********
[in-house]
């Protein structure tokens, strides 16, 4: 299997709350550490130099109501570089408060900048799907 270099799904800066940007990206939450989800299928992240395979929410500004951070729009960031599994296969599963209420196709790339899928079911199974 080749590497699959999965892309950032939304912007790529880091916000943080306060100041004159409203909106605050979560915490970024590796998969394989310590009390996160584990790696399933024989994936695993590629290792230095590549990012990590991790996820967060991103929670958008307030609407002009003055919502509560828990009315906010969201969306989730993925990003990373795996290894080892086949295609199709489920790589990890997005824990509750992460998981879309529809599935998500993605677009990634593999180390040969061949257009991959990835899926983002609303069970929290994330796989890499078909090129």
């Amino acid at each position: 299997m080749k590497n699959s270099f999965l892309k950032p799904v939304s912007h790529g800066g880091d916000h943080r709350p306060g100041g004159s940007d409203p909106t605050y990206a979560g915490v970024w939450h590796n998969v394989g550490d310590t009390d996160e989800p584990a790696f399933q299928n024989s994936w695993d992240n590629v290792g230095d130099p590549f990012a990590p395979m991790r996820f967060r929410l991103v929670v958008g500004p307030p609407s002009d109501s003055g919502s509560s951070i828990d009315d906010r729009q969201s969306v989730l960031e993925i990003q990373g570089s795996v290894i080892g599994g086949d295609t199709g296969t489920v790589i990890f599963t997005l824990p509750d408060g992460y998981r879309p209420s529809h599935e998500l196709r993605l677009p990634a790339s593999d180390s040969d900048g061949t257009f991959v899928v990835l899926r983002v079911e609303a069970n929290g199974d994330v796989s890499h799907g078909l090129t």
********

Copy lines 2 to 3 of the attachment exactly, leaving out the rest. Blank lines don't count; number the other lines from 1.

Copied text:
């Protein structure tokens, strides 16, 4: 299997709350550490130099109501570089408060900048799907 270099799904800066940007990206939450989800299928992240395979929410500004951070729009960031599994296969599963209420196709790339899928079911199974 080749590497699959999965892309950032939304912007790529880091916000943080306060100041004159409203909106605050979560915490970024590796998969394989310590009390996160584990790696399933024989994936695993590629290792230095590549990012990590991790996820967060991103929670958008307030609407002009003055919502509560828990009315906010969201969306989730993925990003990373795996290894080892086949295609199709489920790589990890997005824990509750992460998981879309529809599935998500993605677009990634593999180390040969061949257009991959990835899926983002609303069970929290994330796989890499078909090129």
């Amino acid at each position: 299997m080749k590497n699959s270099f999965l892309k950032p799904v939304s912007h790529g800066g880091d916000h943080r709350p306060g100041g004159s940007d409203p909106t605050y990206a979560g915490v970024w939450h590796n998969v394989g550490d310590t009390d996160e989800p584990a790696f399933q299928n024989s994936w695993d992240n590629v290792g230095d130099p590549f990012a990590p395979m991790r996820f967060r929410l991103v929670v958008g500004p307030p609407s002009d109501s003055g919502s509560s951070i828990d009315d906010r729009q969201s969306v989730l960031e993925i990003q990373g570089s795996v290894i080892g599994g086949d295609t199709g296969t489920v790589i990890f599963t997005l824990p509750d408060g992460y998981r879309p209420s529809h599935e998500l196709r993605l677009p990634a790339s593999d180390s040969d900048g061949t257009f991959v899928v990835l899926r983002v079911e609303a069970n929290g199974d994330v796989s890499h799907g078909l090129t």